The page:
And till his death in August 2009, Senator Edward Kennedy was an enthusiastic advocate for Obama's social security-related policies. Vice President Joe Biden, all experience and expertise, was a calming, reassuring presence.
The book is revealing of Obama's interaction with leaders around the globe. His respect for Germany's Angela Merkel comes through, though the same cannot be said of his feelings about France's Nicolas Sarkozy. His admiration for Britain's young leader David Cameron is evident, as is his appreciation of Russian President Dmitry Medvedev.
A meeting with Vladimir Putin in Moscow leaves Obama unimpressed. Obama lets Putin let off steam, much of it related to what the latter sees as being wrong with the way America carries itself in global politics.
On a visit to China, Obama notes that in response to his comments on a variety of issues, President Hu Jintao reads out his responses from the stack of papers before him. With Premier Wen Jiabao, however, the conversation gets better. Obama's visit to India elicits from him a ton of admiration for Gandhi, but that does not detract from the problems he feels Delhi grapples with.
His conversation with Prime Minister Manmohan Singh is polite. At dinner hosted by Singh, Sonia Gandhi ('… a striking woman in her sixties, dressed in a traditional sari, with dark, probing eyes and a quiet regal presence') prefers to let Singh carry on the dialogue with the President. Obama is obviously less than impressed with Rahul Gandhi. As he puts it, '… there was a nervous, unformed quality about him, as if he were a student who'd done the coursework and was eager to impress the teacher but deep down lacked either the aptitude or the passion to master the subject.' This is in response to the younger man's assessment of the future of progressive politics, laid out before the visitor.
In Prague, Obama is happy with the brief meeting he has with former Czech leader Vaclav Havel. In Moscow, Mikhail Gorbachev meets him, though the brevity of it surely could not have made the former Soviet leader happy.
Obama dwells at considerable length on the Middle East, particularly on the intractable Palestine issue. His ire at Benjamin Netanyahu, whose obduracy clearly irritates him, is obvious. The Arab Spring, the result of the self-immolation of the young Tunisian Mohamed Bouazizi, is reason for Obama to go into detailed assessments of the protests that were to lead to the end of the regimes of Zine el Abidine Ben Ali in Tunisia, Hosni Mubarak in Egypt and Muammar Gaddafi in Libya.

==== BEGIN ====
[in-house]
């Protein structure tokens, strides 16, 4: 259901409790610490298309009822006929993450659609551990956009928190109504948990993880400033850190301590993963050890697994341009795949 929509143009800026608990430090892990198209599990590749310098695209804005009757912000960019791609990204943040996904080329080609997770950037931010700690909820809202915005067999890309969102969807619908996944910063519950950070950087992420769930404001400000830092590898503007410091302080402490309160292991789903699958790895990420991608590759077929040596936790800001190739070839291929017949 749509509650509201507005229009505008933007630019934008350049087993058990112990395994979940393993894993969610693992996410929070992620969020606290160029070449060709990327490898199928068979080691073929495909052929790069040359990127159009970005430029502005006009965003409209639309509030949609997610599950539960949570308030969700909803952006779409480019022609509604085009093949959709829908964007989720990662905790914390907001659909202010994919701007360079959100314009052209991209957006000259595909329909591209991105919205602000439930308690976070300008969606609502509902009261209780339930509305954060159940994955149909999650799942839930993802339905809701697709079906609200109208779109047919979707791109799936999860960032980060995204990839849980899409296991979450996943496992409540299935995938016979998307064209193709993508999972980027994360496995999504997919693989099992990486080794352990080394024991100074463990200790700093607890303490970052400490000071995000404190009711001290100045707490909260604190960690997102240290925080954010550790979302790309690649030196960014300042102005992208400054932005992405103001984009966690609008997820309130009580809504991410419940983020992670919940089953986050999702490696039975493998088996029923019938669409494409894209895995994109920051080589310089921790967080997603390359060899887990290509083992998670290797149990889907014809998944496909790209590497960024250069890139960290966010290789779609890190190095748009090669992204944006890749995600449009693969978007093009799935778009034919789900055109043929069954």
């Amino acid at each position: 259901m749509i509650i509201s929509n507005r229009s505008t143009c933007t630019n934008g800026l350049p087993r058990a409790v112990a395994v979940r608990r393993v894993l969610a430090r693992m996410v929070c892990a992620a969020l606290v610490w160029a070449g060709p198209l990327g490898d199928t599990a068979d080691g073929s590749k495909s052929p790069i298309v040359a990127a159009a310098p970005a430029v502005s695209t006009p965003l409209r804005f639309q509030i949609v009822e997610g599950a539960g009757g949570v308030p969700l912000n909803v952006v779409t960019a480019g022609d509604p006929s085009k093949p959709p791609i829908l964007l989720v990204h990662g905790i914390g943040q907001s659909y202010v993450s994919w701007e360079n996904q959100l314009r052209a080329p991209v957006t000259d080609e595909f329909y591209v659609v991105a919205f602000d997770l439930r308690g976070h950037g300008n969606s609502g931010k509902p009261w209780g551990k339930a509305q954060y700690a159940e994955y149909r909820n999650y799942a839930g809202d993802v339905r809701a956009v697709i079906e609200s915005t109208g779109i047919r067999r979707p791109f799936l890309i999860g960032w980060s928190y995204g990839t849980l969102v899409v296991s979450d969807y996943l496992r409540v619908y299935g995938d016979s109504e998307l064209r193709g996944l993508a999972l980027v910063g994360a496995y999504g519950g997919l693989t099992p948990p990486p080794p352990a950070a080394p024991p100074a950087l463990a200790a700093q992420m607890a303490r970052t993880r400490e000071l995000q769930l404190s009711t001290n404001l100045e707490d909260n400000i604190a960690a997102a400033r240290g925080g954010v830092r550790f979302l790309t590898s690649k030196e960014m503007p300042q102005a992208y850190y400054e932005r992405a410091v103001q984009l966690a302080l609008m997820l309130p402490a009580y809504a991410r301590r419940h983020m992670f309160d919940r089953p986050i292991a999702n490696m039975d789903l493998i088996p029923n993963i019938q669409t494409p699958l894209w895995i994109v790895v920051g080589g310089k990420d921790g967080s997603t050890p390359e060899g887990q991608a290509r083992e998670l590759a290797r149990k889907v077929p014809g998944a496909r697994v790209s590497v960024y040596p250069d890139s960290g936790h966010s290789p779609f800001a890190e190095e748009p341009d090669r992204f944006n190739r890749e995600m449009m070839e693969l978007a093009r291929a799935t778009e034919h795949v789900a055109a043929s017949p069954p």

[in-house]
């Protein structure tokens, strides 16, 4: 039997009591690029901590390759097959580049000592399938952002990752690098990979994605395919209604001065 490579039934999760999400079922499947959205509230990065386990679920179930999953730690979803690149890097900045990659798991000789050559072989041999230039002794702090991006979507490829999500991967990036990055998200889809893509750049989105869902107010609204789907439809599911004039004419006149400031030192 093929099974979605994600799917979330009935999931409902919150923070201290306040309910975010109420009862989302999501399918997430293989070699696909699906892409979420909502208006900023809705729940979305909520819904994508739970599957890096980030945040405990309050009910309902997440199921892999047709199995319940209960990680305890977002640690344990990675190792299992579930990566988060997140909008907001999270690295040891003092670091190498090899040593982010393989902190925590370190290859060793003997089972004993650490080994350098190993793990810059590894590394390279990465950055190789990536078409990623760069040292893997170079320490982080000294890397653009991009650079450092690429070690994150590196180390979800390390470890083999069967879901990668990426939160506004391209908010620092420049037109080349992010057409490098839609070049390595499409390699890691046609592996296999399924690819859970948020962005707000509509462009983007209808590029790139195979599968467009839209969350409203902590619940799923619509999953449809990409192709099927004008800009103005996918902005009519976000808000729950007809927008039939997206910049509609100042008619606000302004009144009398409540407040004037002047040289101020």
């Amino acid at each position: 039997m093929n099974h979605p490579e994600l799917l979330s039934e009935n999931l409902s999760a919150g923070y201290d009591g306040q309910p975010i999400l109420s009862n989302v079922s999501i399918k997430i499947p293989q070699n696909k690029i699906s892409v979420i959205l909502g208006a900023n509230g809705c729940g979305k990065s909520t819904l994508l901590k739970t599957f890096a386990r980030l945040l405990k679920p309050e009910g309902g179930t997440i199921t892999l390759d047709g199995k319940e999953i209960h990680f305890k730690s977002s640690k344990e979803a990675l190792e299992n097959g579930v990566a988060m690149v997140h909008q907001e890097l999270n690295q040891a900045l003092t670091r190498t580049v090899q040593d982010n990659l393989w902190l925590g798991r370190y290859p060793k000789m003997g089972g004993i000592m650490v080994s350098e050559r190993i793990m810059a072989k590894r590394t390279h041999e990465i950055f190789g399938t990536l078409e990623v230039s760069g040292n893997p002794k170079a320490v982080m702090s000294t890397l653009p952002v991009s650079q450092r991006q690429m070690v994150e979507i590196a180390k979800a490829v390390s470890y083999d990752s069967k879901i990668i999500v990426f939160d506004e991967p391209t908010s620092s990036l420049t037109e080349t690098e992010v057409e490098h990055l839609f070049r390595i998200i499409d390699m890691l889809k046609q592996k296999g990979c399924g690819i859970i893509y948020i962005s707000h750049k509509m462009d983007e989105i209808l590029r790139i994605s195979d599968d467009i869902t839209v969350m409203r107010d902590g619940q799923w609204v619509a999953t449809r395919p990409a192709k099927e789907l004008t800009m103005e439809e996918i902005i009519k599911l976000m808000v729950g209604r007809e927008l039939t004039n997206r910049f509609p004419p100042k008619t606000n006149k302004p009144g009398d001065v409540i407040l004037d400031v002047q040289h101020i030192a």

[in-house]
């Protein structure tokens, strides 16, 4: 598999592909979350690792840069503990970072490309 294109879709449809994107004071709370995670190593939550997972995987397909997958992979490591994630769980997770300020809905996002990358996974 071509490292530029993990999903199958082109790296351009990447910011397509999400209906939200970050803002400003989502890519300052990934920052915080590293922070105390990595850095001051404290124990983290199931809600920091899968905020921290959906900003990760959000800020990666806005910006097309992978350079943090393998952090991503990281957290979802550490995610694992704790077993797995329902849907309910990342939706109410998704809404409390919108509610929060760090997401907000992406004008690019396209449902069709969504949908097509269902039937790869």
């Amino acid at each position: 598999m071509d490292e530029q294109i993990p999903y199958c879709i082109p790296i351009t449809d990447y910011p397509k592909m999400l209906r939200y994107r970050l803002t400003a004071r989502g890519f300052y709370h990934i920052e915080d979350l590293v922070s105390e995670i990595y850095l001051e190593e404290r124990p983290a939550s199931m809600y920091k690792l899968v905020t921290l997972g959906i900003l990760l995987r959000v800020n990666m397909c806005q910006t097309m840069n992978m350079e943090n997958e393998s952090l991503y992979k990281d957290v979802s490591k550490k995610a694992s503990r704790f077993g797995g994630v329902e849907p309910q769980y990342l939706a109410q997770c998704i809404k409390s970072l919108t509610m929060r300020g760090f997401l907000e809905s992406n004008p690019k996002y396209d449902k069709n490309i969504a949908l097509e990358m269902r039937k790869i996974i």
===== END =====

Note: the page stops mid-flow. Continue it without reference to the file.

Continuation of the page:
Iraq is a problem he inherits from his predecessor, but the bigger problem is Afghanistan, where he is constrained to order an increase in American military presence. The former President provides a graphic account of the operation that led to the killing of Osama bin Laden in the Pakistani city of Abbottabad. Privy to images of a dead bin Laden, he nevertheless decides not to make the photographs public. Neither is his administration willing to have the al-Qaeda leader interred in a grave, for the grave could become a pilgrimage site for jihadists. Bin Laden is buried at sea.
A Promised Land is the story of a nervous young President who knows he has to learn the ropes fast if faith in his ability to govern, on the part of Americans as well as people around the world, is not to dwindle into despair. A massive work, 751 pages in all, it does not lead to tedium. There is a reason: apart from spelling out the details of his politics, Barack Obama offers his reflections on the world. It is his worldview, shaped in the cerebral nature of his individuality, which shines through in the book.
And Obama has been reading books all his life. 'The reading habit was my mother's doing', he notes, 'instilled early in my childhood.'